Un Flic

Aug 16 - Aug 18, 2013

(Jean-Pierre Melville, France, 1972, 35mm, 98 min)

New 35mm print!

A swan song from the great Jean-Pierre Melville (mostly famous for his noir gangster films), who was dubbed by Godard the ‘godfather’ of the New Wave, for the stylish existential nature expressed in all his films. Melville’s aura of cool is generally derived from extended sequences of silent action where the audience has to find out what’s going on as the characters perform their tasks.  It’s also derived from a collision of noir and modern style – worn fedoras, trenchcoats and faces; a generally muted color scheme; and slow pacing that emphasizes process.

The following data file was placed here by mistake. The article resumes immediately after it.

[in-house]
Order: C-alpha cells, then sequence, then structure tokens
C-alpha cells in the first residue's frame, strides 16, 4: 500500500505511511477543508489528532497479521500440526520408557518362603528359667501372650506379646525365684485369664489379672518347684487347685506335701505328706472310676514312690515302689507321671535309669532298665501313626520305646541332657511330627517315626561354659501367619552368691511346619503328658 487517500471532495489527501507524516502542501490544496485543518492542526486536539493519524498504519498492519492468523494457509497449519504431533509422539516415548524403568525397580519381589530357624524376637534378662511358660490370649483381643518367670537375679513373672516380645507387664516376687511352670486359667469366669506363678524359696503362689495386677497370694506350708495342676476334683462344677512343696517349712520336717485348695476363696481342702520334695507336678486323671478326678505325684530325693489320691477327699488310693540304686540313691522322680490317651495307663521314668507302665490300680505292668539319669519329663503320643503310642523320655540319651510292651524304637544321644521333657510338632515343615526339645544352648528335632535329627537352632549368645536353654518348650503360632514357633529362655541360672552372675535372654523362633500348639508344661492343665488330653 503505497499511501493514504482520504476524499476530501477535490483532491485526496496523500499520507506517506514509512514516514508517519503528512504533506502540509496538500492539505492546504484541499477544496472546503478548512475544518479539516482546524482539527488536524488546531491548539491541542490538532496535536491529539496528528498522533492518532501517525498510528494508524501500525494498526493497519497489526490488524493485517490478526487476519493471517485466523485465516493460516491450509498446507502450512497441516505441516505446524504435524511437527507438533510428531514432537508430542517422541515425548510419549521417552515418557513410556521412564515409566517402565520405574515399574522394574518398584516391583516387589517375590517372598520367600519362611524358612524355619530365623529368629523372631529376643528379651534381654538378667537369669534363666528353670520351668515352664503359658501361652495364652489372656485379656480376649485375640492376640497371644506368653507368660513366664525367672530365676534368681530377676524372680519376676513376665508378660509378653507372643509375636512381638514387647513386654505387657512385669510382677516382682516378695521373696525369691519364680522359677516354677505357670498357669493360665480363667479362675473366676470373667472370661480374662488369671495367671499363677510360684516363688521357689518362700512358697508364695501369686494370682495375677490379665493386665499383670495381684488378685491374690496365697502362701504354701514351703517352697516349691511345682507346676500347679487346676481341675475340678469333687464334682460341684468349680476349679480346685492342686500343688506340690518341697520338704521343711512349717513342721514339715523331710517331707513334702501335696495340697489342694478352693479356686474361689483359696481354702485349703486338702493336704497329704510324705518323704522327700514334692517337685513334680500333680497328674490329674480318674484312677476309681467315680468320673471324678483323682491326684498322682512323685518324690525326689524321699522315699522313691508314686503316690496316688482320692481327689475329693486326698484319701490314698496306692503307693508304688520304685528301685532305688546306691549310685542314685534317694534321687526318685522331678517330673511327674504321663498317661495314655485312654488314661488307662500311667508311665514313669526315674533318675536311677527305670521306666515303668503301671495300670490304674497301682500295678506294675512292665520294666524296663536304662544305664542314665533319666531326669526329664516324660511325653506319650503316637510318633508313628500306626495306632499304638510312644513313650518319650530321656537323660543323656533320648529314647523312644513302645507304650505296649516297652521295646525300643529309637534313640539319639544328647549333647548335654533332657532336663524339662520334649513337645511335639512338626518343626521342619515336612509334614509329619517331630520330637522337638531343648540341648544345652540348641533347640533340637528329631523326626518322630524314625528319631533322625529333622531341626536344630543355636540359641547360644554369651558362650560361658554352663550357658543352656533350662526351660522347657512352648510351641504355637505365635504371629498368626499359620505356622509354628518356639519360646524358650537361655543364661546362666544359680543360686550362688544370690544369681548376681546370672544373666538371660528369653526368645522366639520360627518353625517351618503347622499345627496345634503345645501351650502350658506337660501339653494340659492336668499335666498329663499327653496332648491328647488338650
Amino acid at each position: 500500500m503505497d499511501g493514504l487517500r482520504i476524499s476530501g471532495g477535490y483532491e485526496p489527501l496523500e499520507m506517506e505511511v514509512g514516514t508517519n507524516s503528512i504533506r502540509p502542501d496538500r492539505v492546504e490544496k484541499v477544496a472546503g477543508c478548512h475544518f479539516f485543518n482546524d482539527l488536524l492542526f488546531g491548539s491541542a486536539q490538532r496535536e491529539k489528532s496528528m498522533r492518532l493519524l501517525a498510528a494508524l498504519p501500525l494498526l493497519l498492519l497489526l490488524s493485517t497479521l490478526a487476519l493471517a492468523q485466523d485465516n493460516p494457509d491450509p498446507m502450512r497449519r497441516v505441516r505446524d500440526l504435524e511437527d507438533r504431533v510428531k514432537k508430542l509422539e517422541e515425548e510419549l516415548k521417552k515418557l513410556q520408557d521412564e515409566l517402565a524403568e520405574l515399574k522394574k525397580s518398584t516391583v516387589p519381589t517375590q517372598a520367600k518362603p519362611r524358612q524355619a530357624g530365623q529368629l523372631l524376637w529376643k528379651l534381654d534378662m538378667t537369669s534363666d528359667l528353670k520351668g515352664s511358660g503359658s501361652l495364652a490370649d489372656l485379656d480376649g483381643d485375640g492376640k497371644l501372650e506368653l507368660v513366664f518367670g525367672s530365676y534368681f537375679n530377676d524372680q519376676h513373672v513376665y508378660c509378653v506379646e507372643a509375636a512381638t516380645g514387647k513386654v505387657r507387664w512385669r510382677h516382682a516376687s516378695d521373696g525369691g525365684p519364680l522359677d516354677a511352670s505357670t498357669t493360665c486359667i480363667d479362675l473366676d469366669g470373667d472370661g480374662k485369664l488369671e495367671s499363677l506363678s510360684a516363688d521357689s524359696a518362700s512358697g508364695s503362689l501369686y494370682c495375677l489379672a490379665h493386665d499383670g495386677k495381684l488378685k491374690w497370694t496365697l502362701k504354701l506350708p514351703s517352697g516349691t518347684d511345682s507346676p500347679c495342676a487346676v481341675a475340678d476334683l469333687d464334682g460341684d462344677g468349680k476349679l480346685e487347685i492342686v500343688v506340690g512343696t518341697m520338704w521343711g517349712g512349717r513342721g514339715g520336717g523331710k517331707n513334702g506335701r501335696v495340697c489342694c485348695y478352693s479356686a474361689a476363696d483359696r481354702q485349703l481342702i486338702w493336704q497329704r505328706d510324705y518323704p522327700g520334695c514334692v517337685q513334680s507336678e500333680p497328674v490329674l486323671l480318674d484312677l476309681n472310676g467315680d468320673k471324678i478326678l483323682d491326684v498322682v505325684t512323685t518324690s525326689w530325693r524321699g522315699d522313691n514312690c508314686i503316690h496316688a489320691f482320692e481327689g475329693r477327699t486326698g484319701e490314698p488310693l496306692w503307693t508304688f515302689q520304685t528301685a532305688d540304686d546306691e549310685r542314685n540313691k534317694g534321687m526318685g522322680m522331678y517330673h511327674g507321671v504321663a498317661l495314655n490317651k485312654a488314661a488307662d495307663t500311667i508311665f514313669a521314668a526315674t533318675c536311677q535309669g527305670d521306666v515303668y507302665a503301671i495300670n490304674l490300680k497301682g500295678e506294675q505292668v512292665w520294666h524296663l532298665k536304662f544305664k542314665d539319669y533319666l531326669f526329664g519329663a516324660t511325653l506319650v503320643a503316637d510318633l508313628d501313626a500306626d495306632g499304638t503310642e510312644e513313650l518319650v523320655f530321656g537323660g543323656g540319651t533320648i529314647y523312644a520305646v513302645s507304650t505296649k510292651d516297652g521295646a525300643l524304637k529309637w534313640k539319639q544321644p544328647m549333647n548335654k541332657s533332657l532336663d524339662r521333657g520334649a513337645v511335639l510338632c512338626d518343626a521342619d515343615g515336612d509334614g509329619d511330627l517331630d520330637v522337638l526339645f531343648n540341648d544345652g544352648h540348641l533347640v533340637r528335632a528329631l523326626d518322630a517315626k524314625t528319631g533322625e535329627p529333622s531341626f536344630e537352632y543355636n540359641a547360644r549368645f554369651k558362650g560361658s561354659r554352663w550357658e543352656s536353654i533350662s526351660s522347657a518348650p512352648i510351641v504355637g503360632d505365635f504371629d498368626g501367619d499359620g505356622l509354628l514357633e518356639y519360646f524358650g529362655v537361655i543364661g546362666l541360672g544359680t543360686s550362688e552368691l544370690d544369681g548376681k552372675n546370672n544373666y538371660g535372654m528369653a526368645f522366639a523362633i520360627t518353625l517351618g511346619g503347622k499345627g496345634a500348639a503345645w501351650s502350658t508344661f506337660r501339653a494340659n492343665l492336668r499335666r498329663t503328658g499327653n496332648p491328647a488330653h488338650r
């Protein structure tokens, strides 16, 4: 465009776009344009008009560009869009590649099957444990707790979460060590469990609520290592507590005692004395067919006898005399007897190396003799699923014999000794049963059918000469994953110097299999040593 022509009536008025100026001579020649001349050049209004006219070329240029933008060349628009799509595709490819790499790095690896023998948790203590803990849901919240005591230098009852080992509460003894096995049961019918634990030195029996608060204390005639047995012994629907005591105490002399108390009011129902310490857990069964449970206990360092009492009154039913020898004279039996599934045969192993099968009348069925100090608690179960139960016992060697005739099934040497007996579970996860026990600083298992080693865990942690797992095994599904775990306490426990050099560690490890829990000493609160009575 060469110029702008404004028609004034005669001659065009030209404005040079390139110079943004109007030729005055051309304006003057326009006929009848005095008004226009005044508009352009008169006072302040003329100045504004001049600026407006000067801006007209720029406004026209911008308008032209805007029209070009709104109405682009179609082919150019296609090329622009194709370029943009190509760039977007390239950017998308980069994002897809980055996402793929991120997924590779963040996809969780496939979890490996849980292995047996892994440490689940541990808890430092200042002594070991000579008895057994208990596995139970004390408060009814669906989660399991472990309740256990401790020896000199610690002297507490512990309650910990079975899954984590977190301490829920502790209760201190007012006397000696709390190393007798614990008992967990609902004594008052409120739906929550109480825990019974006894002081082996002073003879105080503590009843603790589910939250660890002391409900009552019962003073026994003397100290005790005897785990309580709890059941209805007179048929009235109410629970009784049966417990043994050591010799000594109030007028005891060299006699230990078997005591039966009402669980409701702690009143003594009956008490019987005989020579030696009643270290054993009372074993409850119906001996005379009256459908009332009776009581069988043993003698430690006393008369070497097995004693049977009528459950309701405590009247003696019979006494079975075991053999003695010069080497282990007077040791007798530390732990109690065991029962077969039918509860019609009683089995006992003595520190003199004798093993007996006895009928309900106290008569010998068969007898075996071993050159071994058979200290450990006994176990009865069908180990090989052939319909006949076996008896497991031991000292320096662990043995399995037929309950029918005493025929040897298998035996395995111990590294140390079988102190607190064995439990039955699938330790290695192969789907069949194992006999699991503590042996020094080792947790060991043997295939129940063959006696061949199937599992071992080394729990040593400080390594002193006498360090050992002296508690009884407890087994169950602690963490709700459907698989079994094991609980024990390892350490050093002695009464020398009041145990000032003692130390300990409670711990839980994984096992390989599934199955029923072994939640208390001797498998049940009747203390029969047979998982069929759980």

Alain Delon plays a Paris cop embroiled in a strange romantic triangle with cinema’s quintessential tough guy Richard Crenna and Catherine Deneuve at her most fabulously glacial. There are daring robberies in a seafront bank and on a train, a wonderful stake-out in a cafe, great early '70s fashions and decor and lots and lots of "mecs" with obligatory Melville accessories of raincoats and guns. Plus a hilarious last deadpan scene involving a piece of chewing-gum. Un Flic delivers the best of cops, robbers and fog.


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